Salter-Saulter Family logo

Good Hope Mississippi


Good Hope
Freeport, IL

Good Hope | Good Hope School | Good Hope Church |
Good Hope Cemetery
| Good Hope Colored Settlement

When I was growing up in the little black settlement of Good Hope Mississippi in 1945 our little two room school house was the backbone of the educational system. The school gave the community children an excellent first through eight grade education. We were taught reading, writing, and arithmetic first, and then science, geography, and literature in the upper grades.

The school was in within walking desistance of most of the students who attended. We either walked or rode to school in wagons.

The school building was located across the road of the settlements only church, Good Hope Baptist Black Settlement Church. The school house was a two room building with grey weathered boarded walls. Located in the center of the building was a pot belly stove, which provided heat during the winter months, sometimes the older boys was let out of class early to split wood for fire the next day. In the corner of the rooms were the teacher's desks.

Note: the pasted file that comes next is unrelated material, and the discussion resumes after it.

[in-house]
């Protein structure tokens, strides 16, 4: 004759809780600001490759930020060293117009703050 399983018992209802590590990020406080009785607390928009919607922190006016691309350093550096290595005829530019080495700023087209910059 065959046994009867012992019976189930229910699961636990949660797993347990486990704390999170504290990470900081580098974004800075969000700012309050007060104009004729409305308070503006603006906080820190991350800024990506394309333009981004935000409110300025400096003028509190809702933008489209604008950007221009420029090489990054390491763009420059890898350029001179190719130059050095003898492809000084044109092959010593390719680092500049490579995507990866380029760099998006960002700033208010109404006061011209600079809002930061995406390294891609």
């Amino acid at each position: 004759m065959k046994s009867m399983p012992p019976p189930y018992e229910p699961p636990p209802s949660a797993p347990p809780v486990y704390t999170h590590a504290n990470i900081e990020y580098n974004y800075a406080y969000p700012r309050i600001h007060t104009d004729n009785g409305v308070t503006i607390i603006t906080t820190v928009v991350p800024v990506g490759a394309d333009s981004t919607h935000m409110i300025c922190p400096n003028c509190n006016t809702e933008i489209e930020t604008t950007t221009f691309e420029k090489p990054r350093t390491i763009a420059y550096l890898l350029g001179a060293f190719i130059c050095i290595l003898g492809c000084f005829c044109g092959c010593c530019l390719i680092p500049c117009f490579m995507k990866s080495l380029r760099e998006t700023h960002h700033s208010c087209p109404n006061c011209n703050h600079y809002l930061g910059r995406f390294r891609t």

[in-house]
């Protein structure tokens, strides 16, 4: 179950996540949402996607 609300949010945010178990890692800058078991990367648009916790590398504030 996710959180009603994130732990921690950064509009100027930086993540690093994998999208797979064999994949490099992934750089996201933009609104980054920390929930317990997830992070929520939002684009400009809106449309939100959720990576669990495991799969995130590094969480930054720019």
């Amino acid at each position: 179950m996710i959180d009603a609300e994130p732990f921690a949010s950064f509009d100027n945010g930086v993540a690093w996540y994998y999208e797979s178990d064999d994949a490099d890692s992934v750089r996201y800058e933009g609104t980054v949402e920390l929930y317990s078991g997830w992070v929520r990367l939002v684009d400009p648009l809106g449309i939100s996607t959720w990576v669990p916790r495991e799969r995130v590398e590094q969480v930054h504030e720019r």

The little two room school house had no cafeteria, so we all brought our lunch from home. Our lunch sometimes consisted of freshly cook biscuits with homemade peach or pear preserves, and other times we brought cold chicken or what was left over from pervious night's supper. During our lunch period we had time to play games, talk with friends, and visit the out house. The girls had a little shack built behind the school for bathroom facilities, and the boys facilities was a similar shack across the road behind the church.

Holidays were always celebrated in our school. Christmas was the most remembered we decorated the school with holly, ceader, pine cones, and with whatever bright color Christmas paper or cloth, we had. W e had wonderful Christmas program and invited parents friends and relatives, and they all came.